... Happiness as a biological concept was passed on genetically and further developed in evolution [4,7,[13][14][15]. It has a biomolecular basis yet is used for autoregulation and survival (of the individual and of the species) [5,7,12,16,17]. Happiness can thus be measured (e.g., in the brain, blood; see below) and is associated with biophysiological changes in the body [7,[18][19][20][21][22][23][24]. At its core, happiness, as is the case with the entire body (the living organism), is dynamic by nature and is subject to cyclical or internal "maturation processes" (see below). ...
... Underlying the concepts of motivation are physiological mechanisms that occur in brain areas distinct from other sensory or cognitive areas [5,7,49]. An integral part of the central nervous system (CNS), approach motivation and reward systems are neurons that have their principal origin in the ventral tegmental area (VTA), located in the midbrain [5,12]. These neurons send projections, e.g., to the frontolimbic brain, mostly to the nucleus accumbens (NAcc) [50,51]. ...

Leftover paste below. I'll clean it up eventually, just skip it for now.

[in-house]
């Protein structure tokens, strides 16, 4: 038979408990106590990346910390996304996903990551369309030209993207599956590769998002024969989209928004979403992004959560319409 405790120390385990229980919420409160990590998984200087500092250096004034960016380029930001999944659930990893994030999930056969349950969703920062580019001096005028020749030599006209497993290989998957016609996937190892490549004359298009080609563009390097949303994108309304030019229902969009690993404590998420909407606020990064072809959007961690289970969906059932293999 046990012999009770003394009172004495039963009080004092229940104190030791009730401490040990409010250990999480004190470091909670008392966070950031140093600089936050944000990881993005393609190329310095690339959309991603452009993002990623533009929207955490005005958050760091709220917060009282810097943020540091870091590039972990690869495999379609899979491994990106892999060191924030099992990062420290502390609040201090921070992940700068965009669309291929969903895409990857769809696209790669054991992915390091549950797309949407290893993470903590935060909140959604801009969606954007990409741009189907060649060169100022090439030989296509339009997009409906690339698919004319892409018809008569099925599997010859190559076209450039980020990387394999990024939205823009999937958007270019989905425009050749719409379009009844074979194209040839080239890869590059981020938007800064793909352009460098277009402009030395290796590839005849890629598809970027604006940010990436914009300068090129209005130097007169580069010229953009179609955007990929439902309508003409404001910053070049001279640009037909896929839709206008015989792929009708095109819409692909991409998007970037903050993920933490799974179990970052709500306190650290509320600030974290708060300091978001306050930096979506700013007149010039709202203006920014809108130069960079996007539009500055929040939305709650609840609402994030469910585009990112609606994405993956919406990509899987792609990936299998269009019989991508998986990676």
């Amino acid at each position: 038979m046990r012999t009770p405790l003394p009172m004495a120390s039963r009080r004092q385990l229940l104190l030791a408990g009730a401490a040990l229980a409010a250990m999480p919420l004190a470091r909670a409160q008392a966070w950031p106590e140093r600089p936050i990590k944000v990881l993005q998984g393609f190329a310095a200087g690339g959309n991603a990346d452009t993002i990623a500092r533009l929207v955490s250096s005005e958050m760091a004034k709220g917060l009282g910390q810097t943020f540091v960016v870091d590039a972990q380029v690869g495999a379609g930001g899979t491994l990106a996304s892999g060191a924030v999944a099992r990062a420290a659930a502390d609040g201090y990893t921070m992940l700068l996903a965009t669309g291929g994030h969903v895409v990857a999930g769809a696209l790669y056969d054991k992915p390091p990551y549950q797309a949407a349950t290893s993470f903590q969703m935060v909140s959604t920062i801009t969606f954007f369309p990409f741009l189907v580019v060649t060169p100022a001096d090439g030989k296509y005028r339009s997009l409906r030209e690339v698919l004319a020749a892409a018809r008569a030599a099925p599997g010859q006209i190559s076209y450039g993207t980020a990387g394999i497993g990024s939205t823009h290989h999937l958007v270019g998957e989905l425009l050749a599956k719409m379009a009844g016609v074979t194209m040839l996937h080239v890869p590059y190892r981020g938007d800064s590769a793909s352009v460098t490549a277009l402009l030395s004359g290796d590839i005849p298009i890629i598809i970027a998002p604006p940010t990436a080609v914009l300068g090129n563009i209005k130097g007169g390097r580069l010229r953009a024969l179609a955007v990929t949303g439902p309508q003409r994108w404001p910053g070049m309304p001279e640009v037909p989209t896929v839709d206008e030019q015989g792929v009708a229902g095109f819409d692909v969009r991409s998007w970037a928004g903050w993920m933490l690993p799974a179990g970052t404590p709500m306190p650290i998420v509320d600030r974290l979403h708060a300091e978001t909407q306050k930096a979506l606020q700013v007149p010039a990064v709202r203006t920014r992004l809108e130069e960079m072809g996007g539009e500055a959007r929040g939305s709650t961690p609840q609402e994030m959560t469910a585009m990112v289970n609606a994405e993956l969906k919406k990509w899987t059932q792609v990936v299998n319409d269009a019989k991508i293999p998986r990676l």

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Happiness is a feeling, an immediate experience, not a cognitive construct. It is based on activity in the brain’s neurobiological reward and motivation systems, which have been retained in evolution. https://encyclopedia.pub/entry/24683 (accessed on 30 June 2022)
... Dopamine receptors are involved in a variety of biological processes, which are primarily the CNS [37][38][39][40], including cognition, memory, learning, and motor control, as well as neuroendocrine signaling modulation [41], and are thus associated with a variety of psychiatric and neurological disorders. DRD4 is a target for the most common neuroleptic medications [42]. ...